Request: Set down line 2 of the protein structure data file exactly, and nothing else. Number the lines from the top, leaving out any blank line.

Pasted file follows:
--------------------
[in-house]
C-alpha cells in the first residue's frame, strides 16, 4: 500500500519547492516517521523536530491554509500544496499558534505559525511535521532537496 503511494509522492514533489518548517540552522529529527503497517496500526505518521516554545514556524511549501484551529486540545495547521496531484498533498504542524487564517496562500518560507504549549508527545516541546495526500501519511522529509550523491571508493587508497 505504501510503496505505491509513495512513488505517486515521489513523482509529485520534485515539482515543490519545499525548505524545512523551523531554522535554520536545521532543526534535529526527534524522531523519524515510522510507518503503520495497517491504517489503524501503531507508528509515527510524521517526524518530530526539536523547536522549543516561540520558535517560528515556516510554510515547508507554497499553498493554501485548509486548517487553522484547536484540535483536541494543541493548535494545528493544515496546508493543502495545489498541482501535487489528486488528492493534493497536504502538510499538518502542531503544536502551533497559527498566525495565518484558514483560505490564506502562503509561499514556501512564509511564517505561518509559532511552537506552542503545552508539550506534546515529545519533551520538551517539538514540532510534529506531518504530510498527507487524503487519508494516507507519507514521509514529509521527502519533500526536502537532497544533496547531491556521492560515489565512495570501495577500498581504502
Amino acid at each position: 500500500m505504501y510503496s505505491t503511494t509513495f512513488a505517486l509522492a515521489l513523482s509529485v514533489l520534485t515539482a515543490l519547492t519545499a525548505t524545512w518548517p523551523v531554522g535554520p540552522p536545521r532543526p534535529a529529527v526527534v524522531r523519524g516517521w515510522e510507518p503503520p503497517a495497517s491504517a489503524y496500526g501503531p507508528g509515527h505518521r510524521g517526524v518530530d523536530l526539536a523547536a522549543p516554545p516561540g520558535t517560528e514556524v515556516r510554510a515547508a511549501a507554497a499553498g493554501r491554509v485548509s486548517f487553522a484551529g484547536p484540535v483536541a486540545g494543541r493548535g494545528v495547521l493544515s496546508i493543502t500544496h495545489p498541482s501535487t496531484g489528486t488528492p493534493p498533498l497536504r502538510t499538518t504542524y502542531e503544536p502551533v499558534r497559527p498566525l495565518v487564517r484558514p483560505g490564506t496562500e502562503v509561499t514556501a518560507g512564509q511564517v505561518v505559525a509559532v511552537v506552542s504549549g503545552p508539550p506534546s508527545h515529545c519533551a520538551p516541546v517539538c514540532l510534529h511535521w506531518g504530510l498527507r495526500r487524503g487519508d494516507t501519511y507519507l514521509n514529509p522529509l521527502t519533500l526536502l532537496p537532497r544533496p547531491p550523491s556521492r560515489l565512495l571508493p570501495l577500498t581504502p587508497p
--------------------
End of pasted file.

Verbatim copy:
C-alpha cells in the first residue's frame, strides 16, 4: 500500500519547492516517521523536530491554509500544496499558534505559525511535521532537496 503511494509522492514533489518548517540552522529529527503497517496500526505518521516554545514556524511549501484551529486540545495547521496531484498533498504542524487564517496562500518560507504549549508527545516541546495526500501519511522529509550523491571508493587508497 505504501510503496505505491509513495512513488505517486515521489513523482509529485520534485515539482515543490519545499525548505524545512523551523531554522535554520536545521532543526534535529526527534524522531523519524515510522510507518503503520495497517491504517489503524501503531507508528509515527510524521517526524518530530526539536523547536522549543516561540520558535517560528515556516510554510515547508507554497499553498493554501485548509486548517487553522484547536484540535483536541494543541493548535494545528493544515496546508493543502495545489498541482501535487489528486488528492493534493497536504502538510499538518502542531503544536502551533497559527498566525495565518484558514483560505490564506502562503509561499514556501512564509511564517505561518509559532511552537506552542503545552508539550506534546515529545519533551520538551517539538514540532510534529506531518504530510498527507487524503487519508494516507507519507514521509514529509521527502519533500526536502537532497544533496547531491556521492560515489565512495570501495577500498581504502